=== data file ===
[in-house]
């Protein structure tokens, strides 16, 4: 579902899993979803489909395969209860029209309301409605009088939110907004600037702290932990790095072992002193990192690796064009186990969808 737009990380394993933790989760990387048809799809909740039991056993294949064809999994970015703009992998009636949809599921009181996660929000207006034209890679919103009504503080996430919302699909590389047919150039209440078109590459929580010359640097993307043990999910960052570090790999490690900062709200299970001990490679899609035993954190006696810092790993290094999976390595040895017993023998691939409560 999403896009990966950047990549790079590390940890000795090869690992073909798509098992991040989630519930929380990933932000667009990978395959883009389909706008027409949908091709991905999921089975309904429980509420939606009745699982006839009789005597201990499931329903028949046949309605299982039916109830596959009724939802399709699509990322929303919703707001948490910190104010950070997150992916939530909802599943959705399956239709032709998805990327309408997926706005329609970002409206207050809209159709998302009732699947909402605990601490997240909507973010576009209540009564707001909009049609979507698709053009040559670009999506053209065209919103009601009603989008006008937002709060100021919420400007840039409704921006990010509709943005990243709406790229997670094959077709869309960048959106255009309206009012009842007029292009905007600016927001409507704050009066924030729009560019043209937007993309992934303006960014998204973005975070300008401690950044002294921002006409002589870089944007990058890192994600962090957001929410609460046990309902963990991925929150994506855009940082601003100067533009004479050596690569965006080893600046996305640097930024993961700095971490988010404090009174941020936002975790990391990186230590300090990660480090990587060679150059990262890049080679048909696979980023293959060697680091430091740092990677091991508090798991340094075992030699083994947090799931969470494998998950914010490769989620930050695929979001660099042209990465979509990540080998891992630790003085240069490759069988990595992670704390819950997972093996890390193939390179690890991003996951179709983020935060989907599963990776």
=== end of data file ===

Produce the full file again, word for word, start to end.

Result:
[in-house]
């Protein structure tokens, strides 16, 4: 579902899993979803489909395969209860029209309301409605009088939110907004600037702290932990790095072992002193990192690796064009186990969808 737009990380394993933790989760990387048809799809909740039991056993294949064809999994970015703009992998009636949809599921009181996660929000207006034209890679919103009504503080996430919302699909590389047919150039209440078109590459929580010359640097993307043990999910960052570090790999490690900062709200299970001990490679899609035993954190006696810092790993290094999976390595040895017993023998691939409560 999403896009990966950047990549790079590390940890000795090869690992073909798509098992991040989630519930929380990933932000667009990978395959883009389909706008027409949908091709991905999921089975309904429980509420939606009745699982006839009789005597201990499931329903028949046949309605299982039916109830596959009724939802399709699509990322929303919703707001948490910190104010950070997150992916939530909802599943959705399956239709032709998805990327309408997926706005329609970002409206207050809209159709998302009732699947909402605990601490997240909507973010576009209540009564707001909009049609979507698709053009040559670009999506053209065209919103009601009603989008006008937002709060100021919420400007840039409704921006990010509709943005990243709406790229997670094959077709869309960048959106255009309206009012009842007029292009905007600016927001409507704050009066924030729009560019043209937007993309992934303006960014998204973005975070300008401690950044002294921002006409002589870089944007990058890192994600962090957001929410609460046990309902963990991925929150994506855009940082601003100067533009004479050596690569965006080893600046996305640097930024993961700095971490988010404090009174941020936002975790990391990186230590300090990660480090990587060679150059990262890049080679048909696979980023293959060697680091430091740092990677091991508090798991340094075992030699083994947090799931969470494998998950914010490769989620930050695929979001660099042209990465979509990540080998891992630790003085240069490759069988990595992670704390819950997972093996890390193939390179690890991003996951179709983020935060989907599963990776």